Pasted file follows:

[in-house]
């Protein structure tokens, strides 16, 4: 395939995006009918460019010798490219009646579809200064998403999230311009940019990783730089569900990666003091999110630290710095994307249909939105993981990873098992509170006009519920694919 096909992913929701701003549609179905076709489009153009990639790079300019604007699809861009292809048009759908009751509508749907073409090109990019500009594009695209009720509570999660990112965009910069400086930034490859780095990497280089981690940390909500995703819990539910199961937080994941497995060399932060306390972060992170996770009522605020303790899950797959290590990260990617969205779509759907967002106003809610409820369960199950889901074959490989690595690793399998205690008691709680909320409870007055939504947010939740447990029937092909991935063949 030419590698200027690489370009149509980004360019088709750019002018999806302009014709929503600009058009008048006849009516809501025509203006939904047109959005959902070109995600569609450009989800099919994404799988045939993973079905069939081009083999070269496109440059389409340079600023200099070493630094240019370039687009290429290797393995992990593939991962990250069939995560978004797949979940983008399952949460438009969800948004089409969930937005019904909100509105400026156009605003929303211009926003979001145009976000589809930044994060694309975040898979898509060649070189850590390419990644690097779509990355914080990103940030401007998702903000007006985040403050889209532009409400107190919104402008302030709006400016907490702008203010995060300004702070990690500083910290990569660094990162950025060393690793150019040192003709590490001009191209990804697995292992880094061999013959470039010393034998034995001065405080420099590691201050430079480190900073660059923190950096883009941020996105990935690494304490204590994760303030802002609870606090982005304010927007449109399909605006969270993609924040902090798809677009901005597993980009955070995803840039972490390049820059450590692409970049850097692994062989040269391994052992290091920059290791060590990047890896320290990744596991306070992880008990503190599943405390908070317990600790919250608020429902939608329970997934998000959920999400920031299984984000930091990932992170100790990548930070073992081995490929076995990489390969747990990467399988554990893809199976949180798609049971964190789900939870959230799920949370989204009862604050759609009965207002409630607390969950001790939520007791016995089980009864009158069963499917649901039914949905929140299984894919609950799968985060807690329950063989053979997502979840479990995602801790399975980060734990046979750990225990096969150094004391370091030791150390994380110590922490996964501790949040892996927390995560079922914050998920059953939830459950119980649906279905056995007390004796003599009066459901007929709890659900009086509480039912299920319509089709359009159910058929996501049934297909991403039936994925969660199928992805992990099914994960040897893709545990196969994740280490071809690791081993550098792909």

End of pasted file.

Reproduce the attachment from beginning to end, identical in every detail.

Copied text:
[in-house]
């Protein structure tokens, strides 16, 4: 395939995006009918460019010798490219009646579809200064998403999230311009940019990783730089569900990666003091999110630290710095994307249909939105993981990873098992509170006009519920694919 096909992913929701701003549609179905076709489009153009990639790079300019604007699809861009292809048009759908009751509508749907073409090109990019500009594009695209009720509570999660990112965009910069400086930034490859780095990497280089981690940390909500995703819990539910199961937080994941497995060399932060306390972060992170996770009522605020303790899950797959290590990260990617969205779509759907967002106003809610409820369960199950889901074959490989690595690793399998205690008691709680909320409870007055939504947010939740447990029937092909991935063949 030419590698200027690489370009149509980004360019088709750019002018999806302009014709929503600009058009008048006849009516809501025509203006939904047109959005959902070109995600569609450009989800099919994404799988045939993973079905069939081009083999070269496109440059389409340079600023200099070493630094240019370039687009290429290797393995992990593939991962990250069939995560978004797949979940983008399952949460438009969800948004089409969930937005019904909100509105400026156009605003929303211009926003979001145009976000589809930044994060694309975040898979898509060649070189850590390419990644690097779509990355914080990103940030401007998702903000007006985040403050889209532009409400107190919104402008302030709006400016907490702008203010995060300004702070990690500083910290990569660094990162950025060393690793150019040192003709590490001009191209990804697995292992880094061999013959470039010393034998034995001065405080420099590691201050430079480190900073660059923190950096883009941020996105990935690494304490204590994760303030802002609870606090982005304010927007449109399909605006969270993609924040902090798809677009901005597993980009955070995803840039972490390049820059450590692409970049850097692994062989040269391994052992290091920059290791060590990047890896320290990744596991306070992880008990503190599943405390908070317990600790919250608020429902939608329970997934998000959920999400920031299984984000930091990932992170100790990548930070073992081995490929076995990489390969747990990467399988554990893809199976949180798609049971964190789900939870959230799920949370989204009862604050759609009965207002409630607390969950001790939520007791016995089980009864009158069963499917649901039914949905929140299984894919609950799968985060807690329950063989053979997502979840479990995602801790399975980060734990046979750990225990096969150094004391370091030791150390994380110590922490996964501790949040892996927390995560079922914050998920059953939830459950119980649906279905056995007390004796003599009066459901007929709890659900009086509480039912299920319509089709359009159910058929996501049934297909991403039936994925969660199928992805992990099914994960040897893709545990196969994740280490071809690791081993550098792909």